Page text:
CINCINNATI -- Kroger Co. here said last week it has agreed to purchase 74 supermarkets in Texas and Oklahoma from Winn-Dixie Stores, Jacksonville, Fla.
Sixty-nine of the stores are in Texas, primarily in the Dallas-Fort Worth metropolitan area, a highly competitive market that can be expected to become even more competitive as Kroger increases its presence there, and as Wal-Mart Stores, Bentonville, Ark., prepares to test its new small-store Neighborhood Market concept there as well. (See Newswatch, Page 2.)
Gary Giblen, New York-based managing director of Banc of America Montgomery Securities, San Francisco, said, "It's a good move that will strengthen Kroger's market share." He added that the proposed acquisition would make Kroger the largest supermarket company in Fort Worth and the second largest in Dallas.
The other five stores Kroger is buying from Winn-Dixie are in southern Oklahoma.
Kroger, the nation's largest supermarket company, would pay an undisclosed amount of cash for the acquisition, which requires the approval of the Federal Trade Commission.
Both Kroger and Winn-Dixie declined to speculate on how long this approval process might take. Kroger also declined to comment on whether it expects the FTC to require the company to divest any stores to win the regulatory body's approval.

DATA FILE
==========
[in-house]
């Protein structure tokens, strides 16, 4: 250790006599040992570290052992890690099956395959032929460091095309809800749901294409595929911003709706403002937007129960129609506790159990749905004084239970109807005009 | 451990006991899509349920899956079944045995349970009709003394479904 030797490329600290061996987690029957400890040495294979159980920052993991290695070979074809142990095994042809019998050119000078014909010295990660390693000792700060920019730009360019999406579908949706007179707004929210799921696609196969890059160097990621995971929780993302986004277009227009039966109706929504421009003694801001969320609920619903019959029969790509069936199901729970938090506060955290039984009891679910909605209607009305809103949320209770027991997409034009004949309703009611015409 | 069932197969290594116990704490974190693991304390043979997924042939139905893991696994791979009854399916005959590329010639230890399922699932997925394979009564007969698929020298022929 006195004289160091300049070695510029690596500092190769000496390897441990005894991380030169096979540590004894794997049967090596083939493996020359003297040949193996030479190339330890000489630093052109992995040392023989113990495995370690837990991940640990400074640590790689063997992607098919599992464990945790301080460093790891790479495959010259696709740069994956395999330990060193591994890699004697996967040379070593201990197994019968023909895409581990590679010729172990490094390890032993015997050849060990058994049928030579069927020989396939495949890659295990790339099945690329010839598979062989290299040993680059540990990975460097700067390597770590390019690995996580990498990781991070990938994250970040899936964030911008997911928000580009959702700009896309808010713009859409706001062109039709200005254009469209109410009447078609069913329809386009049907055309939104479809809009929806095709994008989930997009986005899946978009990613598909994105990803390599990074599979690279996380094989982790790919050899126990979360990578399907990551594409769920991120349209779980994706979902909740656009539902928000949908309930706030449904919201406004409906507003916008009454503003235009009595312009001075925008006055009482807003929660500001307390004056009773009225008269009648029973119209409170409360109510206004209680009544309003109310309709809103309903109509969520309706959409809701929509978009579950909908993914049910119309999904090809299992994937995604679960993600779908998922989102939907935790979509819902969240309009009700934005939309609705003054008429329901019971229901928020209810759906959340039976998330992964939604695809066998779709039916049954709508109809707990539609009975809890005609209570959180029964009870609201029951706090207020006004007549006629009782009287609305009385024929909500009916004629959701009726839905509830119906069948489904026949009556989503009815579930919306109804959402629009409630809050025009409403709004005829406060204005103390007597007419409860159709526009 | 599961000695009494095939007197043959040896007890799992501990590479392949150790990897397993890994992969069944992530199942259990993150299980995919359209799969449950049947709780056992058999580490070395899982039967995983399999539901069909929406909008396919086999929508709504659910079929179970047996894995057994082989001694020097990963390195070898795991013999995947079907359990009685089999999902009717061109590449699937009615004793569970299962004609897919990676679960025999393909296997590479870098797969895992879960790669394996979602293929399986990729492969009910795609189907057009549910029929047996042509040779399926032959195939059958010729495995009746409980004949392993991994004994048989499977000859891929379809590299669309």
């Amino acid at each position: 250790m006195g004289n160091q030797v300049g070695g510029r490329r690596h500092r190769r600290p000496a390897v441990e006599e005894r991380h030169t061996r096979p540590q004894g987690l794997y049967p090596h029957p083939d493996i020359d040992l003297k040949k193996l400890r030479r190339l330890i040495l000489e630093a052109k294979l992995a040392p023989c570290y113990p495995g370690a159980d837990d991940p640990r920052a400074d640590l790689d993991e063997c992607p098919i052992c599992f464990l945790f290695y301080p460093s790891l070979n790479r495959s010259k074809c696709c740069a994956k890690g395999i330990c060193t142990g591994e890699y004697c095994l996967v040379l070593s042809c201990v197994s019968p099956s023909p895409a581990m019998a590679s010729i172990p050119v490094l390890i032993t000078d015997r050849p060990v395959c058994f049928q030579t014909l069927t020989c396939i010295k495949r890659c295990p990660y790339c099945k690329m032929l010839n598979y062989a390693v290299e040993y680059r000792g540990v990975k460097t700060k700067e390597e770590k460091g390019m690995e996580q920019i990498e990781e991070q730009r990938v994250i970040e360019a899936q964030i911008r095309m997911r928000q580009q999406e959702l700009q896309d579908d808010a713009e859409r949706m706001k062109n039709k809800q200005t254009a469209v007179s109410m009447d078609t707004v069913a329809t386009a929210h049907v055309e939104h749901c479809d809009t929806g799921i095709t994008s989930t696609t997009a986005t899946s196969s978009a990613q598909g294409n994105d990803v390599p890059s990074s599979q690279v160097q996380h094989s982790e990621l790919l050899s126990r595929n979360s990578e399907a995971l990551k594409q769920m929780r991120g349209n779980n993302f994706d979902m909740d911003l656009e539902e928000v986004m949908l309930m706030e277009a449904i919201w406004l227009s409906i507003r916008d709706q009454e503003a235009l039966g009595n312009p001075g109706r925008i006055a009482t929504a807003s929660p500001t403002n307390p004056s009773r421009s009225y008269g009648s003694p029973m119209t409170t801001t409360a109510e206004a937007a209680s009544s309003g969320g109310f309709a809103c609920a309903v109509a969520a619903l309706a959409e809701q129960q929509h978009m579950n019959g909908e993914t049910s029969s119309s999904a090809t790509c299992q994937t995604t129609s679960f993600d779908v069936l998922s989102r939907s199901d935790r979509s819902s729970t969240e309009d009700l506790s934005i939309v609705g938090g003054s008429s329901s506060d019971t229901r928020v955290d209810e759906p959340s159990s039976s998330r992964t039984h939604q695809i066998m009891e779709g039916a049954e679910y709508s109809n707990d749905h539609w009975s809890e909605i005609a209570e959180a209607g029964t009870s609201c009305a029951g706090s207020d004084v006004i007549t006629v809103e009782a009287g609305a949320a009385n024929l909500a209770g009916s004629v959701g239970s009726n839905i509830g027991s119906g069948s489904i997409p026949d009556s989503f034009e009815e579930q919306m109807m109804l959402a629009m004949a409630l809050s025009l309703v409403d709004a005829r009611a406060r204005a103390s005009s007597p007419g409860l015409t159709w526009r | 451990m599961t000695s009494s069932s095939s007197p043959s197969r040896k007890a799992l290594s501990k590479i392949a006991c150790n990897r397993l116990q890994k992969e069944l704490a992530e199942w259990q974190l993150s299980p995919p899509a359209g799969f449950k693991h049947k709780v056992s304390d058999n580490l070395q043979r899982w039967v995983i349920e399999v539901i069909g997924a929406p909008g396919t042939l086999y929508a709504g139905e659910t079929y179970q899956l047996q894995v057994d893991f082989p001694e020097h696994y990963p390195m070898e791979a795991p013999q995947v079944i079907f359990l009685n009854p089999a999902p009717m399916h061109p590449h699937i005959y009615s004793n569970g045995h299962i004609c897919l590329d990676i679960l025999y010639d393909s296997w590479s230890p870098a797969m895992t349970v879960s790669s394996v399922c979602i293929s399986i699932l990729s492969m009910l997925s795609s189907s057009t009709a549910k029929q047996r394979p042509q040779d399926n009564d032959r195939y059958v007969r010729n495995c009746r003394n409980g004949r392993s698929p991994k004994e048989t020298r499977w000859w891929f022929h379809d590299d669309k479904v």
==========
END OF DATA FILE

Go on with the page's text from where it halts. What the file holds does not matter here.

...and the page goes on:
Along with the supermarkets, Kroger agreed to purchase a Fort Worth dairy from Winn-Dixie.
In addition, a member company of Tibbett & Britten Group North America, a Toronto-based logistics firm, would acquire the Winn-Dixie distribution center in Fort Worth. Another Tibbett & Britten member company currently provides warehouse management and transportation services to Kroger stores in northern Texas.
Winn-Dixie has for several months been the subject of published reports saying the company or parts of it were up for sale.
In August, A. Dano Davis, Winn-Dixie chairman and president, took the unusual step of denying these reports.
"Because of the many recent rumors to the contrary," he said, "I will break from our corporate policy and say that we are not negotiating for the sale of the company, nor have we been. Any rumors to the contrary are false."
When asked last week by SN, a company spokesman declined to comment on whether the company or any further part of it might be sold.
Last week Davis said, "The sale of our Fort Worth and Oklahoma operations will allow us to continue to focus on our core markets and redeploy capital and management attention to areas of our company that yield a greater return."
Kroger, which currently operates 169 supermarkets in Texas, said it plans to upgrade, remodel and reflag the stores under the Kroger name when the acquisition is complete.
Kroger also currently operates two supermarkets in Oklahoma.
A company spokesman said he was not aware that Wal-Mart was planning to bring its Neighborhood Market concept to Dallas-Fort Worth in the next year, but did not think the additional competition would alter Kroger's plans for the region.
"The Texas market has been a very competitive battleground for supermarket chains," he said. "I would expect that to continue."